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Book Clubbing

Introduction

The Curious Incident of the Dog in the Night-time
by Mark Haddon

Title

Author

Mark Haddon

Mark Haddon

Author Interview

About the Book

Christopher John Francis Boone knows all the countries of the world and their capitals and every prime number up to 7,057. He relates well to animals but has no understanding of human emotions. He cannot stand to be touched. Although gifted with a superbly logical brain, Christopher is autistic. Everyday interactions and admonishments have little meaning for him. Routine, order, and predictability shelter him from the messy wider world. Then, at fifteen, Christopher’s carefully constructed world falls apart when he finds his neighbor’s dog, Wellington, impaled on a garden fork, for which he is initially blamed.

Christopher decides that he will track down the real killer and turns to his favorite fictional character, Sherlock Holmes, for inspiration. But the investigation leads him down some unexpected paths and ultimately brings him face-to-face with the dissolution of his parents’ marriage. As he tries to deal with the crisis within his own family, we are drawn into the workings of Christopher’s mind. And herein lies the brilliance of Mark Haddon’s choice of narrator: The most wrenching of emotional moments are chronicled by a boy who cannot fathom emotion.

About the Author

Mark Haddon is a writer and illustrator of numerous award-winning children’s books and television screenplays. As a young man, Haddon worked with adults and children with a variety of physical disabilities and learning difficulties. He teaches creative writing for the Arvon Foundation. He lives in Oxford, England.

Discussion Questions

  1. Given Christopher’s aversion to being touched, can he experience his parents’ love for him, or can he only understand it as a fact, because they tell him they love him? Is there any evidence in the novel that he experiences a sense of attachment to other people?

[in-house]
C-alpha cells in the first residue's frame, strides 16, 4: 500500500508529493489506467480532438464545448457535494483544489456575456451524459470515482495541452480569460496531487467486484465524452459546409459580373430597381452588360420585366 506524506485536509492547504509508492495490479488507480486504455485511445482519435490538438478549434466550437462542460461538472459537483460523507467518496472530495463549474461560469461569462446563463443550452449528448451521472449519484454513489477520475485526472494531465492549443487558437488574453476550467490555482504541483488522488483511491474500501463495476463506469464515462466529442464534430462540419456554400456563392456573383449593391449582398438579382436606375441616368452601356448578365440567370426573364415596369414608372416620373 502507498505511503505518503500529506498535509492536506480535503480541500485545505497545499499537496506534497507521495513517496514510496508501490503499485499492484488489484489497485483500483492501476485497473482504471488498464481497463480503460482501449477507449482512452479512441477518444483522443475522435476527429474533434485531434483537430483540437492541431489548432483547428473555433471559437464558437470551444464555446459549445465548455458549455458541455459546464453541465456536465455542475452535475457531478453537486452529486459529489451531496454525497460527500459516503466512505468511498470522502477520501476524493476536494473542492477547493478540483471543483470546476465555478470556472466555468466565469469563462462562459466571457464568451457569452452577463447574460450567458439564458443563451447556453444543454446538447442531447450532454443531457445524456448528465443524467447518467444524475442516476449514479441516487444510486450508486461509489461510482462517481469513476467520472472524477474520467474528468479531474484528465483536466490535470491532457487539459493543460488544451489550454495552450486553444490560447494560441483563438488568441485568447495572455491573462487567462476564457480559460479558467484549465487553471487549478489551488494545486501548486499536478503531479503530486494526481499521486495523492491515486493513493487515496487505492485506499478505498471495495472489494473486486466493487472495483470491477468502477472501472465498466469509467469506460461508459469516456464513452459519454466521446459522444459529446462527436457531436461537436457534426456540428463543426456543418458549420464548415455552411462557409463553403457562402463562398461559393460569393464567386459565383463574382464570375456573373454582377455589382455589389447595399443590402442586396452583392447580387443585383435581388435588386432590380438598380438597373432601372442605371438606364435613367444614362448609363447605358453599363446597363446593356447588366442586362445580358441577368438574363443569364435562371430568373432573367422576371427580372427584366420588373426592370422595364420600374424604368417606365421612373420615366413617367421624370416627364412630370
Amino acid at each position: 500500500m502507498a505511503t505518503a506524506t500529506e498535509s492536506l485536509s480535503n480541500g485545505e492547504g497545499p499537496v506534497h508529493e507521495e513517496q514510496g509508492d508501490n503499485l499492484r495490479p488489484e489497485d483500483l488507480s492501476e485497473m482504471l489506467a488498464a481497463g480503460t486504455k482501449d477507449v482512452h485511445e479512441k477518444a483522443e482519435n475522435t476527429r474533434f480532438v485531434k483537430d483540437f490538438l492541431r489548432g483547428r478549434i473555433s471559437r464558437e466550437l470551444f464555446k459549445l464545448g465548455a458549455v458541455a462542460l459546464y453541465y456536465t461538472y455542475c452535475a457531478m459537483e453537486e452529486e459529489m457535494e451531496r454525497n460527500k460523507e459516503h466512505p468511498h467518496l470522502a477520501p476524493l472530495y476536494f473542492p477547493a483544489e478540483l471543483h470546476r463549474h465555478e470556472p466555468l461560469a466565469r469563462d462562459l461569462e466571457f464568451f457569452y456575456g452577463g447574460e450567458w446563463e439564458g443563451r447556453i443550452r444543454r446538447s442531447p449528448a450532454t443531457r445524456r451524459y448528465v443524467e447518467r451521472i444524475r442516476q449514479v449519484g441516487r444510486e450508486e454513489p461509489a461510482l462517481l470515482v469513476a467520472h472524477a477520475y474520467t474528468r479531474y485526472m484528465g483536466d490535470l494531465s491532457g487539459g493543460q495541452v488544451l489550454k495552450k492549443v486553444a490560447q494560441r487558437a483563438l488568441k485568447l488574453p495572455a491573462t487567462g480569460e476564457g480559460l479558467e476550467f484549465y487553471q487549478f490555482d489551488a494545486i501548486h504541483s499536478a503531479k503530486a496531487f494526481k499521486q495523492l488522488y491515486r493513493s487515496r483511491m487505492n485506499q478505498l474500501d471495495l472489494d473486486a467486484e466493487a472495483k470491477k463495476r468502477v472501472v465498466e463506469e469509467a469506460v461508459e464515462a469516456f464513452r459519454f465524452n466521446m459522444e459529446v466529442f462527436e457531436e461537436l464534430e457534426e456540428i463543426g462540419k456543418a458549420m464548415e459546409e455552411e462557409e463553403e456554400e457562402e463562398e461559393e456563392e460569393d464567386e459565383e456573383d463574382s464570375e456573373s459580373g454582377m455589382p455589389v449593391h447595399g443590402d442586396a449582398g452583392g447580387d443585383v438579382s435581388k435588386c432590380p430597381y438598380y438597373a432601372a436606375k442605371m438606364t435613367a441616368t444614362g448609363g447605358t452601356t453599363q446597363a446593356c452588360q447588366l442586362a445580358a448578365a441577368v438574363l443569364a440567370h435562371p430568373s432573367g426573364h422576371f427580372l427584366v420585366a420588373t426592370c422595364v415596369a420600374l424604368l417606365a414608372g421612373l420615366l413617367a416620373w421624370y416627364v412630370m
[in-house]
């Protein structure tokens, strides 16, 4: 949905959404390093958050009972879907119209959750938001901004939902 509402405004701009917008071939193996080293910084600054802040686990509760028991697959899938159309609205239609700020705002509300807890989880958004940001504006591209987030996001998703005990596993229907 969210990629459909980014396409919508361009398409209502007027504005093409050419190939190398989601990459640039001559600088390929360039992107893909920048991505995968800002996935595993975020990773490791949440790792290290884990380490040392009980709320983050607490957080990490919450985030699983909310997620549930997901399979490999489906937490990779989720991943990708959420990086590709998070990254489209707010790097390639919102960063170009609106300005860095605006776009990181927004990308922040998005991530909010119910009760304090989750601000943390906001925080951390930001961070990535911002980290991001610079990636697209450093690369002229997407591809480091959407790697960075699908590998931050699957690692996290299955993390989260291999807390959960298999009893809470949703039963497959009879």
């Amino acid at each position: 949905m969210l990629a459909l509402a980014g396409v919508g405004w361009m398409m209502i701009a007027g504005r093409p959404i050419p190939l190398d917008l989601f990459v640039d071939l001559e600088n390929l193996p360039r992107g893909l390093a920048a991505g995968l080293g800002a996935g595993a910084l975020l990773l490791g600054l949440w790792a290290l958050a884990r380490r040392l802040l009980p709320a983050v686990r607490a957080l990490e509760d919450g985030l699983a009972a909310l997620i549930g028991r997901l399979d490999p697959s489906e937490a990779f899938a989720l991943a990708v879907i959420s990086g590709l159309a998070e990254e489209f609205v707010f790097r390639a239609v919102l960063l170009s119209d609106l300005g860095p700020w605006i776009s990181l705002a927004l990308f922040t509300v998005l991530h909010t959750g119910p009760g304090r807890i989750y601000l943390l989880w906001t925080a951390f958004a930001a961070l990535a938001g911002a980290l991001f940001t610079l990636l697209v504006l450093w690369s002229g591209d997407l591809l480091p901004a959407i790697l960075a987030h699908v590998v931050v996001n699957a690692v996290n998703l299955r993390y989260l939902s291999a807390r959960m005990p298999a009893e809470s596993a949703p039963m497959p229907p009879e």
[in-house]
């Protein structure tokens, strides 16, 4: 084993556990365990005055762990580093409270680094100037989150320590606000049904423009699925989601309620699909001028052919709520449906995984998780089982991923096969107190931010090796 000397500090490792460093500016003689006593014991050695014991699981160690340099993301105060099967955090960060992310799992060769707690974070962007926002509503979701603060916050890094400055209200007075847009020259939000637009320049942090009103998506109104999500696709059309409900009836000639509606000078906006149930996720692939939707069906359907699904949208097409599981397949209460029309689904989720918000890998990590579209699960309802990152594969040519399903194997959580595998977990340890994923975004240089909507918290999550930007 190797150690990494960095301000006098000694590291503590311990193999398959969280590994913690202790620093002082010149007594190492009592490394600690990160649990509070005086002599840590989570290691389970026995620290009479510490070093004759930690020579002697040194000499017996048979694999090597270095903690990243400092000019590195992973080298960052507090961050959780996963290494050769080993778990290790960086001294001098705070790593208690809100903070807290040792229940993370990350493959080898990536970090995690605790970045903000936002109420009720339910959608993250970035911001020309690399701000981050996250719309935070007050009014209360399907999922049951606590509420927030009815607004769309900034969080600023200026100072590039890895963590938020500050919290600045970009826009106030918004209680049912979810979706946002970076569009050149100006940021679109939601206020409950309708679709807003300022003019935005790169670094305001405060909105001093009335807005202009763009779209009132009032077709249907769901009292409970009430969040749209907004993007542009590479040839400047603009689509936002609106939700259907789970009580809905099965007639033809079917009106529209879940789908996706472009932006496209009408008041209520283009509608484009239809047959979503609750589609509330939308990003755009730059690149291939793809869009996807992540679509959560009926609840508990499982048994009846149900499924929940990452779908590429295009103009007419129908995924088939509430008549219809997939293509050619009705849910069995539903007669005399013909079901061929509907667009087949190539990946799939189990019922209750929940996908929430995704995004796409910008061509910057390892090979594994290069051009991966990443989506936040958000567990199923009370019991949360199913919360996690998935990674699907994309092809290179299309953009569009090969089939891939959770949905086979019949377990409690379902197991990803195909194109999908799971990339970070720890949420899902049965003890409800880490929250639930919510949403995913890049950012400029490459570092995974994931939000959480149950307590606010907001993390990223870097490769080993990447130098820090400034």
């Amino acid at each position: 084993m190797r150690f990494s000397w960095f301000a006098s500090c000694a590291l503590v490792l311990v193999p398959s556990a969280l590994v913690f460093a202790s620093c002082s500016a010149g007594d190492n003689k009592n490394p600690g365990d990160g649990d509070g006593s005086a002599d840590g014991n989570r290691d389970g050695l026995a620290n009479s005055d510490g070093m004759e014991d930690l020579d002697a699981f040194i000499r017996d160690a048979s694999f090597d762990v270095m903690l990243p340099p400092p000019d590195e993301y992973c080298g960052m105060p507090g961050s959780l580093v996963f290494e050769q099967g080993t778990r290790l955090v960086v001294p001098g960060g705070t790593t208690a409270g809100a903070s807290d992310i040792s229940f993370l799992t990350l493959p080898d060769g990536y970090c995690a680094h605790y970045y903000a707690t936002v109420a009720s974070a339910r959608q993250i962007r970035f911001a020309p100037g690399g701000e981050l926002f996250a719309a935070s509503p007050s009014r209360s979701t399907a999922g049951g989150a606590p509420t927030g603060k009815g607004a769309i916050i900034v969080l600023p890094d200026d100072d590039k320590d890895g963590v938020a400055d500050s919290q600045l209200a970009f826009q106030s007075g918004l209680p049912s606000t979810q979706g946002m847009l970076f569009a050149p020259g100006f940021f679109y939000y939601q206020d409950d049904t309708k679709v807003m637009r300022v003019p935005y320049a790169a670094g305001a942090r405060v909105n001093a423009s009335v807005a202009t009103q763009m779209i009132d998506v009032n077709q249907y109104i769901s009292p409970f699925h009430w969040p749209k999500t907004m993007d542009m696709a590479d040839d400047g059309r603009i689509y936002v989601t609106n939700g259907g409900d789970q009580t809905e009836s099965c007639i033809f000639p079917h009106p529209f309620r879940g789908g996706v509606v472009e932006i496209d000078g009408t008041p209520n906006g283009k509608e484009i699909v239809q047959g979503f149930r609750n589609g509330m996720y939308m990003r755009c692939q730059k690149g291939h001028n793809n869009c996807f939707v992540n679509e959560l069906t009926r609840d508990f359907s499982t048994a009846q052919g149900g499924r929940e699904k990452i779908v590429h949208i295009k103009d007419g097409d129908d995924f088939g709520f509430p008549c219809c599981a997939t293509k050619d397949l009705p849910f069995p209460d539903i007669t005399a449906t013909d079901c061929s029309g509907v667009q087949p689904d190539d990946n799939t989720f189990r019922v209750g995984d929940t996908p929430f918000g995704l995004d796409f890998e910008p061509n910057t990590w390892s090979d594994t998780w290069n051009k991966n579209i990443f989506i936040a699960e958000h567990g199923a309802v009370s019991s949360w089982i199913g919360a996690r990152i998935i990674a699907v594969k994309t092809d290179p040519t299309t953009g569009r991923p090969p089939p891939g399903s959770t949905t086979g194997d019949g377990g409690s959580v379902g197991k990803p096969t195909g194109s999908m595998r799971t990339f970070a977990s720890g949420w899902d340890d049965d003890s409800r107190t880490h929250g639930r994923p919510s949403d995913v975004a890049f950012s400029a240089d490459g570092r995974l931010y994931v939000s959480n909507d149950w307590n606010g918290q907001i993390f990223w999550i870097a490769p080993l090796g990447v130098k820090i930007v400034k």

2. One of the unusual aspects of the novel is its inclusion of many maps and diagrams. How effective are these in helping the reader see the world through Christopher’s eyes?
  3. What challenges does The Curious Incident present to the ways we usually think and talk about characters in novels? How does it force us to reexamine our normal ideas about love and desire, which are often the driving forces in fiction? Since Mark Haddon has chosen to make us see the world through Christopher’s eyes, what does he help us discover about ourselves?
  4. Christopher likes the idea of a world with no people in it [p. 2]; he contemplates the end of the world when the universe collapses [pp. 10–11]; he dreams of being an astronaut, alone in space [pp. 50–51], and that a virus has carried off everyone and the only people left are “special people like me” [pp. 198–200]. What do these passages say about his relationship to other human beings? What is striking about the way he describes these scenarios?
  5. According to neurologist Oliver Sacks, Hans Asperger, the doctor whose name is associated with the kind of autism that Christopher seems to have, notes that some autistic people have “a sort of intelligence scarcely touched by tradition and culture— unconventional, unorthodox, strangely pure and original, akin to the intelligence of true creativity” [Does the novel’s intensive look at Christopher’s fascinating and often profound mental life suggest that in certain ways, the pity that well-meaning, “normal” people might feel for him is misdirected? Given his gifts, does his future look promising? 
  6. Which scenes are comical in this novel, and why are they funny? Are these same situations also sad, or exasperating? 
  7. Christopher’s conversations with Siobhan, his teacher at school, are possibly his most meaningful communications with another person. What are these conversations like, and how do they compare with his conversations with his father and his mother?
  8. One of the primary disadvantages of the autistic is that they can’t project or intuit what other people might be feeling or thinking—as illustrated in the scene where Christopher has to guess what his mother might think would be in the Smarties tube [pp. 115–16]. When does this deficit become most clear in the novel? Does Christopher seem to suffer from his mental and emotional isolation, or does he seem to enjoy it? 
  9. Christopher’s father confesses to killing Wellington in a moment of rage at Mrs. Shears [pp. 121–22], and swears to Christopher that he won’t lie to him ever again. Christopher thinks, “I had to get out of the house. Father had murdered Wellington. That meant he could murder me, because I couldn’t trust him, even though he had said ‘Trust me,’ because he had told a lie about a big thing” [p. 122]. Why is Christopher’s world shattered by this realization? Is it likely that he will ever learn to trust his father again? 
  10. How much empathy does the reader come to feel for Christopher? How much understanding does he have of his own emotions? What is the effect, for instance, of the scenes in which Christopher’s mother doesn’t act to make sure he can take his Alevels? Do these scenes show how little his mother understands Christopher’s deepest needs?